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Excellent discussion regarding "Gilda," if perhaps a bit off topic (this exchange of posts threads over the last couple hours). If one steps back and views the movie as forest, rather than tree, one can see the male dominated studio system using Ms. Hayworth (real name, Cansino) as an object, marketed for her sex appeal. But she plays the title character; the movie is named for her character. The name "Gilda" is reminiscent of "gilded," as in "only a bird in a gilded cage," a popular song in the early part of the last century. The character is on one level a beautiful woman caged within the male dominated, a) studio system; B) film reality of the powerful male characters, rich business owners; and c) caged by her own beauty. Like gilt (another play on Gilda), her outer beauty is gold plated.In German, the name Hilda represents a strong warrior and Hildegard von Bingen was one of the most important women in history, recognized even during her lifetime in the middle ages. 

In the end, the studio system (the topic for this week's lessons) makes of Ms. Hayworth merely a commodity. Contrast this with Ida Lupino, who lived her independence, directing and producing films of some importance. At the start of the picture business, there were far more women involved in the writing and production of motion pictures. By WWII, although women had joined the work force, Rosie the Riveter was supplanted by the pin-up girl. Put the blame on Mame, boys, but the real fault is on society's own unwillingness to recognize the inherent talents of both genders equally. 

"Gilda" didn't work for me as film noir. I saw the crime plotline as secondary to selling Ms. Hayworth's sexuality. I prefer the lower budget productions of "Poverty Row" that didn't have to make the huge profits necessary to sustain the studios and their lavish lifestyles. Call me a heretic, but I think "Gilda" was slumming, a poseur pretending to be noir.

If ever there was a heist, it was the big studios trying to sell folk songs to the folks who made them songs. Strictly mass marketing consumerism, nothing iconoclastic or new.

 

Very well said.   Yes, the big studios did tend to add too much of a romantic factor to their noir styled films.   Often the most gritty non romantic noirs have leading players that were not major stars.    Even the iconic noir actor Mitchum when cast with Jane Russell was able to survive another day.   Compare that to earlier noirs like Out of the Past.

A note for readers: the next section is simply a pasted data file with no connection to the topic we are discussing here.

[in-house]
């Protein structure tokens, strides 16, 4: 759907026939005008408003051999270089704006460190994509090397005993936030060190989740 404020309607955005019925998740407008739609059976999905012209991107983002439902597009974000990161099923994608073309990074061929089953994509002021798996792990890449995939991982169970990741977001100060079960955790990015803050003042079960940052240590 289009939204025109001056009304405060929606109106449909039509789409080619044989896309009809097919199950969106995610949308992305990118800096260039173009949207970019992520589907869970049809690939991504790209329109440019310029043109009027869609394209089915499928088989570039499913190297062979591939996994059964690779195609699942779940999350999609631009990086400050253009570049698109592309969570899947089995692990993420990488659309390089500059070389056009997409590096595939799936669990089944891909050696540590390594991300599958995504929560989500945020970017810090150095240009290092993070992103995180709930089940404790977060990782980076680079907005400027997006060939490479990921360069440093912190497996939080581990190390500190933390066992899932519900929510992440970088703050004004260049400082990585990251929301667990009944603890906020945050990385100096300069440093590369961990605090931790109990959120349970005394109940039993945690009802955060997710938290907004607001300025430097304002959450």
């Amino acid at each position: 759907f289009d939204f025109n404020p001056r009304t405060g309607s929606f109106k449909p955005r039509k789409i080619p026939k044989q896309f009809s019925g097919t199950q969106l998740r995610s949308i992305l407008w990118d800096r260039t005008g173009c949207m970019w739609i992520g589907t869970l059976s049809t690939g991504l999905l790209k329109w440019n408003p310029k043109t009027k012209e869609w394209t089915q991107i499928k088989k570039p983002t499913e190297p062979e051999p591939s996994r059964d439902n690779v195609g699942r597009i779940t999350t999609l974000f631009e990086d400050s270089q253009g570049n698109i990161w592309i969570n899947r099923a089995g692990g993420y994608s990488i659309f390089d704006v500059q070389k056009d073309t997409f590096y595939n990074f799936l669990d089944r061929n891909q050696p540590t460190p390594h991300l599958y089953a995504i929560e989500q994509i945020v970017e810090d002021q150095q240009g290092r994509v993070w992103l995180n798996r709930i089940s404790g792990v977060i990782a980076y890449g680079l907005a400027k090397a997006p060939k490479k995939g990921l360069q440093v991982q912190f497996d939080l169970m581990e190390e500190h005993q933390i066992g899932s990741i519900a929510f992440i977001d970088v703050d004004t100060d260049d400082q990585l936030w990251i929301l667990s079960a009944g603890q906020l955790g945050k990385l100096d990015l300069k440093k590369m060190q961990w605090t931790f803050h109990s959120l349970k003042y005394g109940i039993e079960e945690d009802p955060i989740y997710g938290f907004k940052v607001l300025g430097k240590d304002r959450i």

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Jacques Tourneur's Out Of The Past, 1947, uses documentary realism and evokes the atmosphere of Edward Hopper's Nighthawks' painting to convey the noir style.  We watch the documentary realism unfold before us as Jeff (Robert Mitchum) narrates his tracking of Kathie (Jane Greer) to Alcapulco via plane, bus, and, on foot.  In the Cafe La Mar Azul where Jeff waits everyday for Kathie to show up, the mood is lonely and isolated for Jeff even though there are waiters and other customers present.  This atmosphere is much like the one conveyed in Edward Hopper's Nighthawks' painting.

 

We find the characters of Kathie (Jane Greer) and Jeff (Robert Mitchum) trying to 'feel' each other out at first (i.e. in clever repartee or conversation) and then drawn to each other because they are similar (i.e. strangers in a strange land) and lonely.  This scene from Out of the Past contributed to the development of film noir by reinforcing the use of cinematic styles such as documentary realism and art forms like Edward Hopper's Nighthawks' painting.

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When we first see Kathie, she looks like an angel stepping into the shadows.  We have heard see is bad news, but she looks so innocent.  Is she?  SPOILER ALERT: She's not, not at all.

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I love the lighting used in this scene. When Katie comes into the cantina, she is a dark silhouette. When she is sitting in the cantina, she is light. Later, she is a dark silhouette again when leaving the cantina. Very artfully done. Kathie and Jeff both seem innocent enough in this scene, but we'll see. RKO may not have been on MGM's level when it came to technicolor, but RKO does a great job with black and white. I usually feel like I'm in for a treat when I watch an RKO movie.